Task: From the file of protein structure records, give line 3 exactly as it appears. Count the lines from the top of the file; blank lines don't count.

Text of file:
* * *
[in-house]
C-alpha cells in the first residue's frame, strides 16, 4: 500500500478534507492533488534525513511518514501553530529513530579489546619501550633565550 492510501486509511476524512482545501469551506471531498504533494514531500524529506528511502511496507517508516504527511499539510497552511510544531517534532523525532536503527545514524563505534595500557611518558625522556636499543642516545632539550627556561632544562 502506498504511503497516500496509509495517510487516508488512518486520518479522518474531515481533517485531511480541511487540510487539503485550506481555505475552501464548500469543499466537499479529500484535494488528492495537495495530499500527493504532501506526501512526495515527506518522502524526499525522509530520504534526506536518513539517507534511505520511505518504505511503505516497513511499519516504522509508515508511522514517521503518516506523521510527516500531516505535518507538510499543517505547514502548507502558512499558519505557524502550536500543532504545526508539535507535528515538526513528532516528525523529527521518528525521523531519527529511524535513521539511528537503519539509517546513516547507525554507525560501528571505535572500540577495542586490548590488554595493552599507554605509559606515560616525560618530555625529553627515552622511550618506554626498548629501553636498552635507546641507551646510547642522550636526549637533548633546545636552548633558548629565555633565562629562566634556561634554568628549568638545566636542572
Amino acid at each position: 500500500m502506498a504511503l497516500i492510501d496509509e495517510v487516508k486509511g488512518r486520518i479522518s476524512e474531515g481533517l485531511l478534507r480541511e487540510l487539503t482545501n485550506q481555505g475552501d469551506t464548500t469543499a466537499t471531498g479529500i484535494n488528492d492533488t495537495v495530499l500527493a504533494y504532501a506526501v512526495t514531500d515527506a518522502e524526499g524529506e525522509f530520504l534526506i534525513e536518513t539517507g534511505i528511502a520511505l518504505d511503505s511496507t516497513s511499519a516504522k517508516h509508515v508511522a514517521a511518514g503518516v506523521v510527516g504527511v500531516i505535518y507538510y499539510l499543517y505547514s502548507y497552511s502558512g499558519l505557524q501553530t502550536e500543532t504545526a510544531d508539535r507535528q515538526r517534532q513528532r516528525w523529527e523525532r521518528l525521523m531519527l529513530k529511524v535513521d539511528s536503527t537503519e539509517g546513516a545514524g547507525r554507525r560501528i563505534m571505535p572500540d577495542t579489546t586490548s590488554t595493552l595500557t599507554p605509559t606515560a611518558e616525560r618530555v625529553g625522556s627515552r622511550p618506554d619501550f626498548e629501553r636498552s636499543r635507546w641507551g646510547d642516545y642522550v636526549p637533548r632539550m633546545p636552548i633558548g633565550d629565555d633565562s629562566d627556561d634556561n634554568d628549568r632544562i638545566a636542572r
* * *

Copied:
Amino acid at each position: 500500500m502506498a504511503l497516500i492510501d496509509e495517510v487516508k486509511g488512518r486520518i479522518s476524512e474531515g481533517l485531511l478534507r480541511e487540510l487539503t482545501n485550506q481555505g475552501d469551506t464548500t469543499a466537499t471531498g479529500i484535494n488528492d492533488t495537495v495530499l500527493a504533494y504532501a506526501v512526495t514531500d515527506a518522502e524526499g524529506e525522509f530520504l534526506i534525513e536518513t539517507g534511505i528511502a520511505l518504505d511503505s511496507t516497513s511499519a516504522k517508516h509508515v508511522a514517521a511518514g503518516v506523521v510527516g504527511v500531516i505535518y507538510y499539510l499543517y505547514s502548507y497552511s502558512g499558519l505557524q501553530t502550536e500543532t504545526a510544531d508539535r507535528q515538526r517534532q513528532r516528525w523529527e523525532r521518528l525521523m531519527l529513530k529511524v535513521d539511528s536503527t537503519e539509517g546513516a545514524g547507525r554507525r560501528i563505534m571505535p572500540d577495542t579489546t586490548s590488554t595493552l595500557t599507554p605509559t606515560a611518558e616525560r618530555v625529553g625522556s627515552r622511550p618506554d619501550f626498548e629501553r636498552s636499543r635507546w641507551g646510547d642516545y642522550v636526549p637533548r632539550m633546545p636552548i633558548g633565550d629565555d633565562s629562566d627556561d634556561n634554568d628549568r632544562i638545566a636542572r